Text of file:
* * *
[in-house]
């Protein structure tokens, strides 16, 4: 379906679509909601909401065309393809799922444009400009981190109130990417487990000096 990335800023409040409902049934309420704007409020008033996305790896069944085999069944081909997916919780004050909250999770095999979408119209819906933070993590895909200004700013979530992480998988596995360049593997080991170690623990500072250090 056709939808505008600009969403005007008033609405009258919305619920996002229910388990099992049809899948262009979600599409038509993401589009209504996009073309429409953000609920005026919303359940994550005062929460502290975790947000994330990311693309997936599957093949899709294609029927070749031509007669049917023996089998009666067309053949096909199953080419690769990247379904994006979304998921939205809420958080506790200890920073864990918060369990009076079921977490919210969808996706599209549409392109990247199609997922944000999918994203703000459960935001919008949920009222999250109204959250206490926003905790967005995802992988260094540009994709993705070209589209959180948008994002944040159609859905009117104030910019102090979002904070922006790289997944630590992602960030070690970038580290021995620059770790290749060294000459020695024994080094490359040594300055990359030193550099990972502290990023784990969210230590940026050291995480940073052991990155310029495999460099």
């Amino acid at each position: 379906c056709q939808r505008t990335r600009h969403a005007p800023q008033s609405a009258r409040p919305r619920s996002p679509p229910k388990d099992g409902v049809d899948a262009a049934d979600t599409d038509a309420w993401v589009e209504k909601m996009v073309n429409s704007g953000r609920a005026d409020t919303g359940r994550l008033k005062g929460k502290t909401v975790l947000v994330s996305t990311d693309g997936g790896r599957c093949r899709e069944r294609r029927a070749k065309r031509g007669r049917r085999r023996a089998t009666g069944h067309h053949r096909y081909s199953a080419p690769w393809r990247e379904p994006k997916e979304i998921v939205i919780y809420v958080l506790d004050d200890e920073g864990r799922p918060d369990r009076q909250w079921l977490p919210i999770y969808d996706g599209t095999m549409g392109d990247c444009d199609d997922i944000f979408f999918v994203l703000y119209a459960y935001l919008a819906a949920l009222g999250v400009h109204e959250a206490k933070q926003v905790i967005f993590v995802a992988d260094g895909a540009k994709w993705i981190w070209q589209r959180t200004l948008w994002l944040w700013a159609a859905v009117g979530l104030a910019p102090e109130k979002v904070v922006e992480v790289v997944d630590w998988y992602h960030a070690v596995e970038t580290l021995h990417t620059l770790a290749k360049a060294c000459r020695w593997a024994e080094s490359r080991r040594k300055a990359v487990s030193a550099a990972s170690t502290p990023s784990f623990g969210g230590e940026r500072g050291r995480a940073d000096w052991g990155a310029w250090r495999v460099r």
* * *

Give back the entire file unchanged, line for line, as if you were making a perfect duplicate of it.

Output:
[in-house]
């Protein structure tokens, strides 16, 4: 379906679509909601909401065309393809799922444009400009981190109130990417487990000096 990335800023409040409902049934309420704007409020008033996305790896069944085999069944081909997916919780004050909250999770095999979408119209819906933070993590895909200004700013979530992480998988596995360049593997080991170690623990500072250090 056709939808505008600009969403005007008033609405009258919305619920996002229910388990099992049809899948262009979600599409038509993401589009209504996009073309429409953000609920005026919303359940994550005062929460502290975790947000994330990311693309997936599957093949899709294609029927070749031509007669049917023996089998009666067309053949096909199953080419690769990247379904994006979304998921939205809420958080506790200890920073864990918060369990009076079921977490919210969808996706599209549409392109990247199609997922944000999918994203703000459960935001919008949920009222999250109204959250206490926003905790967005995802992988260094540009994709993705070209589209959180948008994002944040159609859905009117104030910019102090979002904070922006790289997944630590992602960030070690970038580290021995620059770790290749060294000459020695024994080094490359040594300055990359030193550099990972502290990023784990969210230590940026050291995480940073052991990155310029495999460099």
């Amino acid at each position: 379906c056709q939808r505008t990335r600009h969403a005007p800023q008033s609405a009258r409040p919305r619920s996002p679509p229910k388990d099992g409902v049809d899948a262009a049934d979600t599409d038509a309420w993401v589009e209504k909601m996009v073309n429409s704007g953000r609920a005026d409020t919303g359940r994550l008033k005062g929460k502290t909401v975790l947000v994330s996305t990311d693309g997936g790896r599957c093949r899709e069944r294609r029927a070749k065309r031509g007669r049917r085999r023996a089998t009666g069944h067309h053949r096909y081909s199953a080419p690769w393809r990247e379904p994006k997916e979304i998921v939205i919780y809420v958080l506790d004050d200890e920073g864990r799922p918060d369990r009076q909250w079921l977490p919210i999770y969808d996706g599209t095999m549409g392109d990247c444009d199609d997922i944000f979408f999918v994203l703000y119209a459960y935001l919008a819906a949920l009222g999250v400009h109204e959250a206490k933070q926003v905790i967005f993590v995802a992988d260094g895909a540009k994709w993705i981190w070209q589209r959180t200004l948008w994002l944040w700013a159609a859905v009117g979530l104030a910019p102090e109130k979002v904070v922006e992480v790289v997944d630590w998988y992602h960030a070690v596995e970038t580290l021995h990417t620059l770790a290749k360049a060294c000459r020695w593997a024994e080094s490359r080991r040594k300055a990359v487990s030193a550099a990972s170690t502290p990023s784990f623990g969210g230590e940026r500072g050291r995480a940073d000096w052991g990155a310029w250090r495999v460099r």